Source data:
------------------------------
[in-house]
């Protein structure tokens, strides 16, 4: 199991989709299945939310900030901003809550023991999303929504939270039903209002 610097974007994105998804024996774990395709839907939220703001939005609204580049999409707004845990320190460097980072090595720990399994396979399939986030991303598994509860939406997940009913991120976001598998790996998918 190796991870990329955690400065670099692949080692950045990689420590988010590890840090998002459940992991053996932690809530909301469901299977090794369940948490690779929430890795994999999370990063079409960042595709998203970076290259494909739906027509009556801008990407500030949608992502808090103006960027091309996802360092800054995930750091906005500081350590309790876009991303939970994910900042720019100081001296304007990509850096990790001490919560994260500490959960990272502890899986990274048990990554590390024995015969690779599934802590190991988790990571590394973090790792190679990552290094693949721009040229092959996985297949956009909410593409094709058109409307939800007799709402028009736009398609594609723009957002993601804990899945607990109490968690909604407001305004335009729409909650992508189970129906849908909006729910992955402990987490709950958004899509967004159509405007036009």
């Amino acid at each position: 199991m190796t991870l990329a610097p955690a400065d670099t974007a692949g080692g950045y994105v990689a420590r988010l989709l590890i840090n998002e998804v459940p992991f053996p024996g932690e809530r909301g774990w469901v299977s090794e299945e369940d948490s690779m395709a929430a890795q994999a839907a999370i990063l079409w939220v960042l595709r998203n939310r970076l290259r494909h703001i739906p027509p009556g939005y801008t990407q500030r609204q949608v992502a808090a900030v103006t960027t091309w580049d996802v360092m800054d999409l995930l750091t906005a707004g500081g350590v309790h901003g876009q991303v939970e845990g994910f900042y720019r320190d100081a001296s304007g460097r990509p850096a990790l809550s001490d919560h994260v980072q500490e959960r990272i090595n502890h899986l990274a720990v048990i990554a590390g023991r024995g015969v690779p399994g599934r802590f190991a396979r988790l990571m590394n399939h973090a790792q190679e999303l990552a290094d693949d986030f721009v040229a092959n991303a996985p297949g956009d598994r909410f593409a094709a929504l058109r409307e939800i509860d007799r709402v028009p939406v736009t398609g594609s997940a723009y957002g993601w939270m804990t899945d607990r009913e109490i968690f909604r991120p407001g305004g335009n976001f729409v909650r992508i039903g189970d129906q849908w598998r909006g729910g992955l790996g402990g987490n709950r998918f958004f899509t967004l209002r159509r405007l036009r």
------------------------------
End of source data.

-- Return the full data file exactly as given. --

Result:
[in-house]
């Protein structure tokens, strides 16, 4: 199991989709299945939310900030901003809550023991999303929504939270039903209002 610097974007994105998804024996774990395709839907939220703001939005609204580049999409707004845990320190460097980072090595720990399994396979399939986030991303598994509860939406997940009913991120976001598998790996998918 190796991870990329955690400065670099692949080692950045990689420590988010590890840090998002459940992991053996932690809530909301469901299977090794369940948490690779929430890795994999999370990063079409960042595709998203970076290259494909739906027509009556801008990407500030949608992502808090103006960027091309996802360092800054995930750091906005500081350590309790876009991303939970994910900042720019100081001296304007990509850096990790001490919560994260500490959960990272502890899986990274048990990554590390024995015969690779599934802590190991988790990571590394973090790792190679990552290094693949721009040229092959996985297949956009909410593409094709058109409307939800007799709402028009736009398609594609723009957002993601804990899945607990109490968690909604407001305004335009729409909650992508189970129906849908909006729910992955402990987490709950958004899509967004159509405007036009």
């Amino acid at each position: 199991m190796t991870l990329a610097p955690a400065d670099t974007a692949g080692g950045y994105v990689a420590r988010l989709l590890i840090n998002e998804v459940p992991f053996p024996g932690e809530r909301g774990w469901v299977s090794e299945e369940d948490s690779m395709a929430a890795q994999a839907a999370i990063l079409w939220v960042l595709r998203n939310r970076l290259r494909h703001i739906p027509p009556g939005y801008t990407q500030r609204q949608v992502a808090a900030v103006t960027t091309w580049d996802v360092m800054d999409l995930l750091t906005a707004g500081g350590v309790h901003g876009q991303v939970e845990g994910f900042y720019r320190d100081a001296s304007g460097r990509p850096a990790l809550s001490d919560h994260v980072q500490e959960r990272i090595n502890h899986l990274a720990v048990i990554a590390g023991r024995g015969v690779p399994g599934r802590f190991a396979r988790l990571m590394n399939h973090a790792q190679e999303l990552a290094d693949d986030f721009v040229a092959n991303a996985p297949g956009d598994r909410f593409a094709a929504l058109r409307e939800i509860d007799r709402v028009p939406v736009t398609g594609s997940a723009y957002g993601w939270m804990t899945d607990r009913e109490i968690f909604r991120p407001g305004g335009n976001f729409v909650r992508i039903g189970d129906q849908w598998r909006g729910g992955l790996g402990g987490n709950r998918f958004f899509t967004l209002r159509r405007l036009r």